Given the low success rate of inmate litigation (historically about 15 percent) and the modest money damages actually paid out (in 1993, excluding one multimillion dollar settlement, the mean award was $18,800 and the median was a mere $1,000), one might reasonably ask whether the political effort and expense needed to enact the statute was justified. However, it is not until we see how the PLRA serves the reactionary agenda for U.S. prisons that we can understand why it is so important to silence inmates.

There is no doubt that the court judgments and consent decrees of the last 30 years have ameliorated some of the worst conditions and abuses in U.S. prisons. The results have been dramatic and much more expensive than damages awarded to individual inmates. The case of the Texas DOC is illustrative. The Ruiz lawsuit fundamentally changed the operations of Texas prisons. In 1981, after a lengthy trial in which 349 witnesses testified about prison conditions and practices, Judge Justice ordered improvements, set deadlines, and appointed a special master to supervise compliance. In 1982, the Texas DOC agreed to discontinue the building tender program and began to hire more guards, significantly expanding the state payroll. To address the issue of overcrowded and outdated buildings, Texas began a vast prison construction program in the late 1980s, which continued throughout the decade. During the 1990s alone, 70 new prison units were constructed, adding 108,597 beds to the system, and the DOC staff expanded from 22,332 to 40,081. The Texas DOC operating budget for 1990–1999 was $15.8 billion. This did not include an additional $1.8 billion in prison construction bonds that were passed by voters during the period. But despite these expenditures and because of rising incarceration rates, the Texas prison system continued to operate at or above capacity and was unable to meet many of the court-ordered improvements.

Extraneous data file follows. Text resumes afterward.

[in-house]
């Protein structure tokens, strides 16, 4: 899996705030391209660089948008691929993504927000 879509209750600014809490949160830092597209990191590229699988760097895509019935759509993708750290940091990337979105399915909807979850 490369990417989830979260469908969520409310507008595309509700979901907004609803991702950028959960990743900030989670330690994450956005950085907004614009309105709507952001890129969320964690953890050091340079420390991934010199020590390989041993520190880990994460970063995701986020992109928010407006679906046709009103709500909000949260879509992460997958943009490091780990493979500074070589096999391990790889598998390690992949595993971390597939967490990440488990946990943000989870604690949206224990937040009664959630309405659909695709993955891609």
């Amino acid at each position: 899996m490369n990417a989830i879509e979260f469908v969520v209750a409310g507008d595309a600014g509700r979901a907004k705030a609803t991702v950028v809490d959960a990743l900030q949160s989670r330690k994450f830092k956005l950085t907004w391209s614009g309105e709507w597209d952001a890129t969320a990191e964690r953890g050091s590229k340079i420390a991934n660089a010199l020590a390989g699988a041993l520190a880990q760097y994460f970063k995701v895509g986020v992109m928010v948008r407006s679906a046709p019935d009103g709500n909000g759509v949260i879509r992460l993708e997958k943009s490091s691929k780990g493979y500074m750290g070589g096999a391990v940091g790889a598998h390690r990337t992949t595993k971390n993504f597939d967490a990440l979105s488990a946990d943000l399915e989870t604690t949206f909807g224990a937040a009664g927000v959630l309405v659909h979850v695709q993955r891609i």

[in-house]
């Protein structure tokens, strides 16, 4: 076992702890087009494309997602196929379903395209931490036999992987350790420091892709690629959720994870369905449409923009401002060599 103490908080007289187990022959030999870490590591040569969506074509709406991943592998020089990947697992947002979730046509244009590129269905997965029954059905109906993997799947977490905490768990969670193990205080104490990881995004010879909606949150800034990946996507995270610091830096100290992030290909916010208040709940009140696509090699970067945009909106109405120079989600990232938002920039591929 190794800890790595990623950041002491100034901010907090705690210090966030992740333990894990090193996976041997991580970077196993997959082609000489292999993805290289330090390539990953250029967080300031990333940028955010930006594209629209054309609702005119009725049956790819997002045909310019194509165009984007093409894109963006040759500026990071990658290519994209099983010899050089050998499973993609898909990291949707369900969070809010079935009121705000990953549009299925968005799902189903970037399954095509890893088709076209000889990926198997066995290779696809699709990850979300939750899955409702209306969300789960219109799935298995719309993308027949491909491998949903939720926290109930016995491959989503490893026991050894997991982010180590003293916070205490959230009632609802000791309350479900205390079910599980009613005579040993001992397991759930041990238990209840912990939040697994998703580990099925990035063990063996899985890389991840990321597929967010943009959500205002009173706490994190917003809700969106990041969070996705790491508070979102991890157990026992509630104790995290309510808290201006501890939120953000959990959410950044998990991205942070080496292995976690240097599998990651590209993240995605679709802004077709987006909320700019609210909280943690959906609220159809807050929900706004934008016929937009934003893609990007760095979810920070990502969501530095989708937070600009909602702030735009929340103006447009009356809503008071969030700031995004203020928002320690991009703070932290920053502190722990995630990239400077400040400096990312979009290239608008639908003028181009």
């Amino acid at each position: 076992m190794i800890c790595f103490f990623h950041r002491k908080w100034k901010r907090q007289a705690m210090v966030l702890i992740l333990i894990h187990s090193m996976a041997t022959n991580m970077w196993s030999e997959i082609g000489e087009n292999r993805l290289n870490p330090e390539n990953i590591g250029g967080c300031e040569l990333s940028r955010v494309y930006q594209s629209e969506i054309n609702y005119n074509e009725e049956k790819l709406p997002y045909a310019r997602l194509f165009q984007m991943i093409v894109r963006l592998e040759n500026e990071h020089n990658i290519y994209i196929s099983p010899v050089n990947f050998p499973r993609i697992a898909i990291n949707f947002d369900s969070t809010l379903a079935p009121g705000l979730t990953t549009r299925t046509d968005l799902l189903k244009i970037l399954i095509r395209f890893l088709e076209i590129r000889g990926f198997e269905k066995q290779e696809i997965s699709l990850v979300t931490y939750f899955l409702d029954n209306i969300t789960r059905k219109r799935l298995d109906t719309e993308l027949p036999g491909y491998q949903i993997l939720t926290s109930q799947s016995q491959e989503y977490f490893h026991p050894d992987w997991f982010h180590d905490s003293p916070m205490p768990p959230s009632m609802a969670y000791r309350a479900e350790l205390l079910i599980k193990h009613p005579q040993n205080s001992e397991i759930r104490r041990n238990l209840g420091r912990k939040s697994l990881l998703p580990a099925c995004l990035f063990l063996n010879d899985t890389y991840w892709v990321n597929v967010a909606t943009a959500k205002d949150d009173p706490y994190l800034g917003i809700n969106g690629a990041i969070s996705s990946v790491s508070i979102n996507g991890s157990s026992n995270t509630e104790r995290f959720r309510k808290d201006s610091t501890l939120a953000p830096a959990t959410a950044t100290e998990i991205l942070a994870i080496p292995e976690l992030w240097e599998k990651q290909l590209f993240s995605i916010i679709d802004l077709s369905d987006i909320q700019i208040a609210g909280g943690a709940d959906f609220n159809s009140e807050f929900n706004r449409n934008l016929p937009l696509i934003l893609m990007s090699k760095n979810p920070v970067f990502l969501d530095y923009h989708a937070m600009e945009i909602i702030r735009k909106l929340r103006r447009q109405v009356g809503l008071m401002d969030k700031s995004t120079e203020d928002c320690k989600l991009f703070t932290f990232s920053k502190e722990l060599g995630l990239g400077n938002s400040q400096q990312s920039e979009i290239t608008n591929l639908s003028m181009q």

The Texas experience was not unique. The U.S. Department of Justice reported that in 1995 a total of 456 correctional facilities across the nation (31 percent of the total) were under state or federal court order for the totality of conditions, to limit population, or for specific conditions of confinement.

It is in the arena of court orders and consent decrees that the political agenda of the PLRA becomes clear. The PLRA restricts the settlement of prison litigation by consent decree and limits the life span of any court order or consent decree, even existing ones, to two years. Texas provided an important test case for the new law. In the three years prior to passage of the PLRA, the prison population of Texas increased 142 percent, leading to conditions that clearly violated several restrictions imposed by Judge Justice. As soon as the PLRA became law, the Texas Attorney General demanded the application of the time limitation of the statute to the Ruiz case. Judge Justice responded by declaring the PLRA unconstitutional, but the 5th Circuit Court of Appeals reversed his ruling and remanded the case to him. In 2001, the Ruiz case was settled, and federal oversight of the Texas prison system was terminated. It should come as no surprise that, with the help of then Governor George W. Bush and his general counsel, members of the Texas Republican congressional delegation drafted key portions of the PLRA dealing with court judgments and decrees and intervened openly in the Ruiz case.

The nationwide impact of the PLRA on court-ordered changes in prison operations has been significant. During the first five years under the new law, the number of state and federal correctional facilities under court order or consent decree was reduced by 22 percent (down to 357 in 2000). The impact on state prisons was especially significant. Between 1995 and 2000, the number of state prisons under court order to limit prison population dropped from 216 to 119 (45 percent), and orders to relieve crowded conditions were down from 208 to 98 (53 percent). Court orders affecting prison medical facilities dropped 51 percent.